epigramman profile image

epigramman 6 years ago

what a wonderful film this is .... and thanks Dame Jane for bringing it to the attention of our intrepid readers here at hubpages ....

and they're only intrepid because you make them so!!!


Jane Bovary profile image

Jane Bovary 6 years ago from The Fatal Shore Author

Thanks epigramman!


katiem2 profile image

katiem2 6 years ago from I'm outta here

Sounds fantastic and you've certainly got me curious, must see and so your job is well done with your review of Lust Caution... Thanks for the heads up :)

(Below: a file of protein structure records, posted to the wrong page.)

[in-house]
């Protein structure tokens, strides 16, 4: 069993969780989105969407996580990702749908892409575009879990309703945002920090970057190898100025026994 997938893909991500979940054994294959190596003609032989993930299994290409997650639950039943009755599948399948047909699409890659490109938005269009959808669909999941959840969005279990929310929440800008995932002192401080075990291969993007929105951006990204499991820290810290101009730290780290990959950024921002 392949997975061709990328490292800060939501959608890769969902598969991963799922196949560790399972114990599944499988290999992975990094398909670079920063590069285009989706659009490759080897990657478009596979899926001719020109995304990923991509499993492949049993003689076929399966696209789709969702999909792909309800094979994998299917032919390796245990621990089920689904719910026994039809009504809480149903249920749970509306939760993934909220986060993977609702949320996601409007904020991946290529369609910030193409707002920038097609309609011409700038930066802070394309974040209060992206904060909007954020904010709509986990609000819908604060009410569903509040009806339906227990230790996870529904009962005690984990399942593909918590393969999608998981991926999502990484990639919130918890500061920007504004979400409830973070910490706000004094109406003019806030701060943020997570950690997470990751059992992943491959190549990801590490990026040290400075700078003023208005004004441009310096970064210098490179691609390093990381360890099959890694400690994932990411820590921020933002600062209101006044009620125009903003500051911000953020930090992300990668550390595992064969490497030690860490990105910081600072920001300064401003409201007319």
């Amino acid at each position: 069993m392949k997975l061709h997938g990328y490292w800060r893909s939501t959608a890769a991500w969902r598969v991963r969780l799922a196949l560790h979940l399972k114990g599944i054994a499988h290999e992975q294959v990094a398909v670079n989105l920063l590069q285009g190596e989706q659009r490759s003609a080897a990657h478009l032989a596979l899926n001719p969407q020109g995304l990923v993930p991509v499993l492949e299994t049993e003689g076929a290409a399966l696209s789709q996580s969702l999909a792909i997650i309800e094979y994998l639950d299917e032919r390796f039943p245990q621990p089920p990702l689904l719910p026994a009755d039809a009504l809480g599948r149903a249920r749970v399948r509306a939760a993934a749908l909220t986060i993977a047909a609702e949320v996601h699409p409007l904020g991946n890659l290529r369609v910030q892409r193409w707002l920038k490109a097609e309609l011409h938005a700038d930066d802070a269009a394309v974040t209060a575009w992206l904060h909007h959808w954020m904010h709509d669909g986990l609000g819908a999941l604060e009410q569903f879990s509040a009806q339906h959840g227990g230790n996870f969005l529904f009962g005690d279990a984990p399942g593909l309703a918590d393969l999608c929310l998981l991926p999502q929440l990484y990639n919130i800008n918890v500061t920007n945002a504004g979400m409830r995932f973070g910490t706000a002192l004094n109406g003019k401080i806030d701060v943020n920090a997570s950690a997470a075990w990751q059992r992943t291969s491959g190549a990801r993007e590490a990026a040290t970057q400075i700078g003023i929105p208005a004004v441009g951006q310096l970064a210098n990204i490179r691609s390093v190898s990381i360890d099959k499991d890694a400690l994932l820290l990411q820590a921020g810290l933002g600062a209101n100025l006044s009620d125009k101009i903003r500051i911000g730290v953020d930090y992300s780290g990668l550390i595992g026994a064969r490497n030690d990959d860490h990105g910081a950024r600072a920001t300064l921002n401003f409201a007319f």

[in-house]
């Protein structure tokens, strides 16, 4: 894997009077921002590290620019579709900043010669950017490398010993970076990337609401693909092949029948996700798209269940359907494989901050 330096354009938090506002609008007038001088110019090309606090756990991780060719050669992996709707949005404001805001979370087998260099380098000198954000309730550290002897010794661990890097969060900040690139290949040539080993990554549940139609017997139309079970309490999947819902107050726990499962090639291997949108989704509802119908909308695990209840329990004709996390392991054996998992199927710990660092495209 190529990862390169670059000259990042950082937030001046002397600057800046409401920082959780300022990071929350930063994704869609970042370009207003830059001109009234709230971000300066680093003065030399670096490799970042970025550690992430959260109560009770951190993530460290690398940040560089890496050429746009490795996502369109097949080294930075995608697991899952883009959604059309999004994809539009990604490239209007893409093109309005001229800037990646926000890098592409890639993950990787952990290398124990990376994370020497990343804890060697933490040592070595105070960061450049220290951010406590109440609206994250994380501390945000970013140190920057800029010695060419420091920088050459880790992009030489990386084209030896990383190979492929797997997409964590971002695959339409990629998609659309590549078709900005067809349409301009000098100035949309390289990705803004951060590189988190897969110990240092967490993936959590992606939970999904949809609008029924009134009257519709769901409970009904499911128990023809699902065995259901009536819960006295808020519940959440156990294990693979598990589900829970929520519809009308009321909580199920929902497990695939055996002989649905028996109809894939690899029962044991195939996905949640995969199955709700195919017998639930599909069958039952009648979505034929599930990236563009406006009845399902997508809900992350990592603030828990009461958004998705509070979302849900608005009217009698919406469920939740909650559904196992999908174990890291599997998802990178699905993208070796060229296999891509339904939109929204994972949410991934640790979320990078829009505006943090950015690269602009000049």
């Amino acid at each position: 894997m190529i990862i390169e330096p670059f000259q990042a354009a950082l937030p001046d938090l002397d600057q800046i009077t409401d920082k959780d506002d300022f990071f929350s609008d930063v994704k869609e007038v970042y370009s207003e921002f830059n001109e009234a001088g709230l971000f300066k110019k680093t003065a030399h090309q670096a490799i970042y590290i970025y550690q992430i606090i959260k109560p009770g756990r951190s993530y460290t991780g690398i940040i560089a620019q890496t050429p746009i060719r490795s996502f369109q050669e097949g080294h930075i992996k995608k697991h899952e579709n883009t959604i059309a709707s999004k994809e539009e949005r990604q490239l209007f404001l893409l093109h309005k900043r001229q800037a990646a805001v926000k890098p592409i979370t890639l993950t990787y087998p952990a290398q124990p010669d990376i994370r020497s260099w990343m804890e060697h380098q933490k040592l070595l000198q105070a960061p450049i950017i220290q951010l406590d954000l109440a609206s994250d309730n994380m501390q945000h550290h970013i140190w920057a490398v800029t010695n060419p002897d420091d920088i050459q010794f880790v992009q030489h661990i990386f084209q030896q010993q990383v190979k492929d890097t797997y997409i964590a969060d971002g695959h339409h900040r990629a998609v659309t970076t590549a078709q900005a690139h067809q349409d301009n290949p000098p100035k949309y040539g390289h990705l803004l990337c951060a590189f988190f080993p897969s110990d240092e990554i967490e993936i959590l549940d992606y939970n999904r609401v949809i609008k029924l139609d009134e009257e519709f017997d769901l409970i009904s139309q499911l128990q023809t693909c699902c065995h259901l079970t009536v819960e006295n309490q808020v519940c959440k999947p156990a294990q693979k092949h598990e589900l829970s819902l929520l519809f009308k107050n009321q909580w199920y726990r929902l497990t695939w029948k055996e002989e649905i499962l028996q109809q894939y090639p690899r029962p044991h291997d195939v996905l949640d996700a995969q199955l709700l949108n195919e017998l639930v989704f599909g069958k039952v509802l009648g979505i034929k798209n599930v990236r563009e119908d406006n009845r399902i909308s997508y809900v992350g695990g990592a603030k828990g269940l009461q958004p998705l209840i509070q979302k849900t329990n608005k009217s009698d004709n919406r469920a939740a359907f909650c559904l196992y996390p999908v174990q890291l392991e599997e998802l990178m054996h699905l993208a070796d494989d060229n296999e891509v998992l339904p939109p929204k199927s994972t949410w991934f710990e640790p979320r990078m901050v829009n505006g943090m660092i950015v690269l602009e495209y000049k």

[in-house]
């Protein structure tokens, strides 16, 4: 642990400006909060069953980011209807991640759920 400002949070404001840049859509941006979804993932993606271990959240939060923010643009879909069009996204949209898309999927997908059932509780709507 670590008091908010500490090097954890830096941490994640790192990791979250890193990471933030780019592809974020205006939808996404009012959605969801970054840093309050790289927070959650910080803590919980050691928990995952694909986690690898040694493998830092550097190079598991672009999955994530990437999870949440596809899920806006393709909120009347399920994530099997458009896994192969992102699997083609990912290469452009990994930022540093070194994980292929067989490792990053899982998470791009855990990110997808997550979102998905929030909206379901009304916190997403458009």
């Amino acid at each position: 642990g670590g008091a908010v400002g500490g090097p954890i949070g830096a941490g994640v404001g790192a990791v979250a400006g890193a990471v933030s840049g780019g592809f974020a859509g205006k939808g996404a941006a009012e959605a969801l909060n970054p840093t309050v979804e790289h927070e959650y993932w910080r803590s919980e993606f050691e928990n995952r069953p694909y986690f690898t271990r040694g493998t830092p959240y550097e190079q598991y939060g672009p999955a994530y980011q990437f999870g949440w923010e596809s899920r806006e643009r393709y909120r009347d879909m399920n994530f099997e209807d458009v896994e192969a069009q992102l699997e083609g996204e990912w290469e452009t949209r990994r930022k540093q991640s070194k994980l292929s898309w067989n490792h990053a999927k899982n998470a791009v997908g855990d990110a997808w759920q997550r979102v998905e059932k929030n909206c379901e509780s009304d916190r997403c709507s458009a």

Jane Bovary profile image

Jane Bovary 6 years ago from The Fatal Shore Author

Hey Katie...thanks. I appreciate the comment.


wrenfrost56 profile image

wrenfrost56 6 years ago from U.K.

I have not seen the film or read the short story it's based on, however based on your very good review here I probably will. I know you mentioned it is rather a long film, I think I will just watch it prepared. (Lots of drink and popcorn) :)


Jane Bovary profile image

Jane Bovary 6 years ago from The Fatal Shore Author

Well this film does require a bit of a commitment wrenfrost..but then lots of good things do! Thanks for stopping by and leaving a comment.


loua profile image

loua 6 years ago from Elsewhere, visiting Earth ~ the segregated community planet

You etch a persuasive review. I hope the flick warrants the quality of the review...


Jane Bovary profile image